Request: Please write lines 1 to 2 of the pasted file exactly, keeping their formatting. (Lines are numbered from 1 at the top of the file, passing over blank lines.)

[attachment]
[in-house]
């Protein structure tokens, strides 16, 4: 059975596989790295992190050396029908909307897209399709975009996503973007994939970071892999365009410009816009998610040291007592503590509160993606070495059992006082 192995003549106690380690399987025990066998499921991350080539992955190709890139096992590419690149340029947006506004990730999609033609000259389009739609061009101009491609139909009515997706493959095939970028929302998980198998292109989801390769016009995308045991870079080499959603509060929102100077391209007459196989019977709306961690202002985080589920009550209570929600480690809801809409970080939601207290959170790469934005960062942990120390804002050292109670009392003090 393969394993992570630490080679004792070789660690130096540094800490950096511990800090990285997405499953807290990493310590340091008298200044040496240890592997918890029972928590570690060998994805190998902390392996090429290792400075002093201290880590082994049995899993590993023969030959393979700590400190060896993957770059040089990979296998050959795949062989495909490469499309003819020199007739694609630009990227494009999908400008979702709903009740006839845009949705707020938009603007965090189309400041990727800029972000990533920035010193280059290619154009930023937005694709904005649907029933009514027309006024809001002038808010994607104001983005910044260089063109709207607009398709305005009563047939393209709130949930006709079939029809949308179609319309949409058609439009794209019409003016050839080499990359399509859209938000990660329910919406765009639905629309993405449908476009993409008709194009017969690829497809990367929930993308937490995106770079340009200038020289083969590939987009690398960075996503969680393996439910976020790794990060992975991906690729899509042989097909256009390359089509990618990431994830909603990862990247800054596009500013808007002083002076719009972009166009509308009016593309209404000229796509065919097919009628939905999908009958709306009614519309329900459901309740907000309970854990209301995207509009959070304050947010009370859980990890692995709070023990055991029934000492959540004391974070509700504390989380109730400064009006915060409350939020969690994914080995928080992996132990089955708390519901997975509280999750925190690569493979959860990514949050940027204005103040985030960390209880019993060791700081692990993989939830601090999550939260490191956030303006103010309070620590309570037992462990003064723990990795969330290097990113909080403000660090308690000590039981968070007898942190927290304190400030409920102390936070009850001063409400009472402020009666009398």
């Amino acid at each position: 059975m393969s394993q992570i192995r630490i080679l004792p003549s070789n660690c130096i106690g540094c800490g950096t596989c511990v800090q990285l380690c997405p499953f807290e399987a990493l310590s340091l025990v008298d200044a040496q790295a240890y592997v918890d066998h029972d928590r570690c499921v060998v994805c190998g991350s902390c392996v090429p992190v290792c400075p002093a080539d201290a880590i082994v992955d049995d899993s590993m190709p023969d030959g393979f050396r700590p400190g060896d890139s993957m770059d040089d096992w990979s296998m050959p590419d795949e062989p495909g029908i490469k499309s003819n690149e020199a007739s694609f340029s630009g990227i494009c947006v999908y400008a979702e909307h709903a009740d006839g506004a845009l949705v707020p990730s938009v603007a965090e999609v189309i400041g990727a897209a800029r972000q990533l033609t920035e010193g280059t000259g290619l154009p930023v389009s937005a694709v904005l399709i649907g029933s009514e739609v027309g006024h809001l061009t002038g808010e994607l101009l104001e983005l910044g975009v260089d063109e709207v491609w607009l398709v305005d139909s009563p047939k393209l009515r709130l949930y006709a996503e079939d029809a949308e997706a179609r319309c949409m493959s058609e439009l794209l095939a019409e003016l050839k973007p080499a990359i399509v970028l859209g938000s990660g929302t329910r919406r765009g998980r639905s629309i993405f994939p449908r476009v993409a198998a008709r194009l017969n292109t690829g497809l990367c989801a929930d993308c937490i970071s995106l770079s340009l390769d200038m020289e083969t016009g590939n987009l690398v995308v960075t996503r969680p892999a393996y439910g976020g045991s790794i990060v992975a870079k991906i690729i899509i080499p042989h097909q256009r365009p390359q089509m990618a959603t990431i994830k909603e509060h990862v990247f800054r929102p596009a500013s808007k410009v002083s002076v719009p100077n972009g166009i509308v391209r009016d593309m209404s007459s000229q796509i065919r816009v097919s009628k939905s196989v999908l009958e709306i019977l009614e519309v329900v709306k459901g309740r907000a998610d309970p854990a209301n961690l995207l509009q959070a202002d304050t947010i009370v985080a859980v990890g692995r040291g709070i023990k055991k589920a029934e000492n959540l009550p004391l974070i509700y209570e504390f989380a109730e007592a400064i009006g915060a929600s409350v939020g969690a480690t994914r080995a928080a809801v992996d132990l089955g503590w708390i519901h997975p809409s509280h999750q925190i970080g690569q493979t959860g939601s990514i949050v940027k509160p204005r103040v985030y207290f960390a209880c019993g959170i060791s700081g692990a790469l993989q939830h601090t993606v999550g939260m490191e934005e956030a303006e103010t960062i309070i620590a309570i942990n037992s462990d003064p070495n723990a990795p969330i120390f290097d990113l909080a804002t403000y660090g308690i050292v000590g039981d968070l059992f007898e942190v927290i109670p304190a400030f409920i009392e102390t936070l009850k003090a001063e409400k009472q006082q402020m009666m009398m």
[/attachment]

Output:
[in-house]
């Protein structure tokens, strides 16, 4: 059975596989790295992190050396029908909307897209399709975009996503973007994939970071892999365009410009816009998610040291007592503590509160993606070495059992006082 192995003549106690380690399987025990066998499921991350080539992955190709890139096992590419690149340029947006506004990730999609033609000259389009739609061009101009491609139909009515997706493959095939970028929302998980198998292109989801390769016009995308045991870079080499959603509060929102100077391209007459196989019977709306961690202002985080589920009550209570929600480690809801809409970080939601207290959170790469934005960062942990120390804002050292109670009392003090 393969394993992570630490080679004792070789660690130096540094800490950096511990800090990285997405499953807290990493310590340091008298200044040496240890592997918890029972928590570690060998994805190998902390392996090429290792400075002093201290880590082994049995899993590993023969030959393979700590400190060896993957770059040089990979296998050959795949062989495909490469499309003819020199007739694609630009990227494009999908400008979702709903009740006839845009949705707020938009603007965090189309400041990727800029972000990533920035010193280059290619154009930023937005694709904005649907029933009514027309006024809001002038808010994607104001983005910044260089063109709207607009398709305005009563047939393209709130949930006709079939029809949308179609319309949409058609439009794209019409003016050839080499990359399509859209938000990660329910919406765009639905629309993405449908476009993409008709194009017969690829497809990367929930993308937490995106770079340009200038020289083969590939987009690398960075996503969680393996439910976020790794990060992975991906690729899509042989097909256009390359089509990618990431994830909603990862990247800054596009500013808007002083002076719009972009166009509308009016593309209404000229796509065919097919009628939905999908009958709306009614519309329900459901309740907000309970854990209301995207509009959070304050947010009370859980990890692995709070023990055991029934000492959540004391974070509700504390989380109730400064009006915060409350939020969690994914080995928080992996132990089955708390519901997975509280999750925190690569493979959860990514949050940027204005103040985030960390209880019993060791700081692990993989939830601090999550939260490191956030303006103010309070620590309570037992462990003064723990990795969330290097990113909080403000660090308690000590039981968070007898942190927290304190400030409920102390936070009850001063409400009472402020009666009398």